- Avella DM, Kimchi ET, Donahue RN, Tagaram HR, McLaughlin PJ, Zagon IS, Staveley-O'Carroll KF (2010). "The opioid growth factor-opioid growth factor receptor axis regulates cell proliferation of human hepatocellular cancer". American Journal of Physiology. Regulatory, Integrative and Comparative Physiology. 298 (2): R459–66. doi:10.1152/ajpregu.00646.2009. PMC . PMID 19923357.
- Zagon IS, Donahue RN, Rogosnitzky M, McLaughlin PJ (August 2008). "Imiquimod upregulates the opioid growth factor receptor to inhibit cell proliferation independent of immune function". Experimental Biology and Medicine (Maywood, N.J.). 233 (8): 968–79. doi:10.3181/0802-RM-58. PMID 18480416.
- Zagon IS, Verderame MF, McLaughlin PJ (2002). "The biology of the opioid growth factor receptor (OGFr)". Brain Res. Brain Res. Rev. 38 (3): 351–76. doi:10.1016/S0165-0173(01)00160-6. PMID 11890982.
- Zagon IS, Verderame MF, Allen SS, McLaughlin PJ (2000). "Cloning, sequencing, chromosomal location, and function of cDNAs encoding an opioid growth factor receptor (OGFr) in humans". Brain Res. 856 (1-2): 75–83. doi:10.1016/S0006-8993(99)02330-6. PMID 10677613.
- Wu CJ, Yang XF, McLaughlin S, et al. (2000). "Detection of a potent humoral response associated with immune-induced remission of chronic myelogenous leukemia". J. Clin. Invest. 106 (5): 705–14. doi:10.1172/JCI10196. PMC . PMID 10974024.
- Hattori A, Okumura K, Nagase T, et al. (2001). "Characterization of long cDNA clones from human adult spleen". DNA Res. 7 (6): 357–66. doi:10.1093/dnares/7.6.357. PMID 11214971.
- Deloukas P, Matthews LH, Ashurst J, et al. (2002). "The DNA sequence and comparative analysis of human chromosome 20". Nature. 414 (6866): 865–71. doi:10.1038/414865a. PMID 11780052.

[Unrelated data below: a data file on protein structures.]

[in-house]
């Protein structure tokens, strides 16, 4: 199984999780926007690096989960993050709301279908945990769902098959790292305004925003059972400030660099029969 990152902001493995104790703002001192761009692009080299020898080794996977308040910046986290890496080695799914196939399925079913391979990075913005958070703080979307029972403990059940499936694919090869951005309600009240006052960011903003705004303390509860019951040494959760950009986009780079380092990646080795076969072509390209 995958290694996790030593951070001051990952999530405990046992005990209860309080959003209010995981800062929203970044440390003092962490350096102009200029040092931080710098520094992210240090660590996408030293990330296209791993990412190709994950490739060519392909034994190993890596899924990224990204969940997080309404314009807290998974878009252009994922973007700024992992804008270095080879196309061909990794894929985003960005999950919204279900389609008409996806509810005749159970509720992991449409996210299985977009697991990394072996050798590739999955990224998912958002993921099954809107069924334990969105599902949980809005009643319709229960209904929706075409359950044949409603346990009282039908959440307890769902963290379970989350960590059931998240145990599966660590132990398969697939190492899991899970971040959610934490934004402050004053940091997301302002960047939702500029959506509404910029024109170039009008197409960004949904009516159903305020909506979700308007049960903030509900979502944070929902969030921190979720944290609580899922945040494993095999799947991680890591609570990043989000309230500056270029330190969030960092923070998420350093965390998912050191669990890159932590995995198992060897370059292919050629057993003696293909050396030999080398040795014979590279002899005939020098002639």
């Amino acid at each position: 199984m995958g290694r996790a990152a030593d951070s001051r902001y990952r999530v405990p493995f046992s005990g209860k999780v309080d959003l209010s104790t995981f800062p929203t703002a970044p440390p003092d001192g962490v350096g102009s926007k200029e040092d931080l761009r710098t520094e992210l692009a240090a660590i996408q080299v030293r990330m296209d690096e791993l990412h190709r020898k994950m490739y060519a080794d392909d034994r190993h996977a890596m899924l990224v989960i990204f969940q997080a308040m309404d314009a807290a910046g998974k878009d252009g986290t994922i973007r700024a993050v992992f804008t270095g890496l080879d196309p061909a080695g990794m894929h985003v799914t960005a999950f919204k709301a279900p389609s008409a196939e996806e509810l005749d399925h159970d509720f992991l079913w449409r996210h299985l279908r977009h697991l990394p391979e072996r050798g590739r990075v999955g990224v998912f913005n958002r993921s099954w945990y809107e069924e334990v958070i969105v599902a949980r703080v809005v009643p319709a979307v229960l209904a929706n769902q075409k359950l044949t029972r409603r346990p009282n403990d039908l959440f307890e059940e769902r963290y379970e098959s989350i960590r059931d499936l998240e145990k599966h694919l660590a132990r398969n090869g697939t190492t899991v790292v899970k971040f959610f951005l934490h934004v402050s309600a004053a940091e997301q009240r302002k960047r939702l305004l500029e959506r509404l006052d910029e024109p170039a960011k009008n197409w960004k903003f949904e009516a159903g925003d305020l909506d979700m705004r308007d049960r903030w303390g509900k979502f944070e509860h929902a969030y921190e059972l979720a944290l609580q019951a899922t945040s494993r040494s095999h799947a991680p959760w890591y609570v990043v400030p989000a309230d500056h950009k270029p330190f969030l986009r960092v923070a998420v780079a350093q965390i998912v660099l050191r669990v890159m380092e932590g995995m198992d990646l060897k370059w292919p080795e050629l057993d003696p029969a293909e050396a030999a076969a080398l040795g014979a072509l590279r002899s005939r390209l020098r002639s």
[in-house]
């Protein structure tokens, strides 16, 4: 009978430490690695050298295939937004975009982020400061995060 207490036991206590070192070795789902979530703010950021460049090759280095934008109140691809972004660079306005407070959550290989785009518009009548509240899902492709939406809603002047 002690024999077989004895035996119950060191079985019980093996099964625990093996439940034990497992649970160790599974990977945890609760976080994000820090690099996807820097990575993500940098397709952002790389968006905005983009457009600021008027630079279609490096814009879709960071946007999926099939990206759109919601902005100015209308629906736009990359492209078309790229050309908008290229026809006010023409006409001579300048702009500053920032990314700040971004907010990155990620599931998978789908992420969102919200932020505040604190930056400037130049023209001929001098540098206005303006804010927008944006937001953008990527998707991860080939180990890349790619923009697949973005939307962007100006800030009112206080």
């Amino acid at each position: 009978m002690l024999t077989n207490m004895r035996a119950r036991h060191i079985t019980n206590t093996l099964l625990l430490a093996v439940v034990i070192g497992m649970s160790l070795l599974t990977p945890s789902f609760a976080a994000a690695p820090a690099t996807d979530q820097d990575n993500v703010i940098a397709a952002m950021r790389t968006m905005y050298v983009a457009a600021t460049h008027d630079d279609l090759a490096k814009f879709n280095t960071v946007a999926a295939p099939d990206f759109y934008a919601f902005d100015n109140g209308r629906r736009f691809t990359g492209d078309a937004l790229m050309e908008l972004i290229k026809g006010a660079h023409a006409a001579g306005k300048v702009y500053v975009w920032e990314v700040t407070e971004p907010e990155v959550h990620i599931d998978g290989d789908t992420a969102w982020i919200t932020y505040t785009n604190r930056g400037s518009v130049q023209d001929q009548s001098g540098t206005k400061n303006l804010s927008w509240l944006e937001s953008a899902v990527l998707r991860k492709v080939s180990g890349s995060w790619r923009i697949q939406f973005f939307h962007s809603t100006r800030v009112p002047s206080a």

- Strausberg RL, Feingold EA, Grouse LH, et al. (2003). "Generation and initial analysis of more than 15,000 full-length human and mouse cDNA sequences". Proc. Natl. Acad. Sci. U.S.A. 99 (26): 16899–903. doi:10.1073/pnas.242603899. PMC . PMID 12477932.
- Zagon IS, Ruth TB, Leure-duPree AE, et al. (2003). "Immunoelectron microscopic localization of the opioid growth factor receptor (OGFr) and OGF in the cornea". Brain Res. 967 (1-2): 37–47. doi:10.1016/S0006-8993(02)04172-0. PMID 12650964.
- Ota T, Suzuki Y, Nishikawa T, et al. (2004). "Complete sequencing and characterization of 21,243 full-length human cDNAs". Nat. Genet. 36 (1): 40–5. doi:10.1038/ng1285. PMID 14702039.
- Gerhard DS, Wagner L, Feingold EA, et al. (2004). "The status, quality, and expansion of the NIH full-length cDNA project: the Mammalian Gene Collection (MGC)". Genome Res. 14 (10B): 2121–7. doi:10.1101/gr.2596504. PMC . PMID 15489334.
- McLaughlin PJ, Zagon IS (2006). "Progression of squamous cell carcinoma of the head and neck is associated with down-regulation of the opioid growth factor receptor". Int. J. Oncol. 28 (6): 1577–83. doi:10.3892/ijo.28.6.1577. PMID 16685459.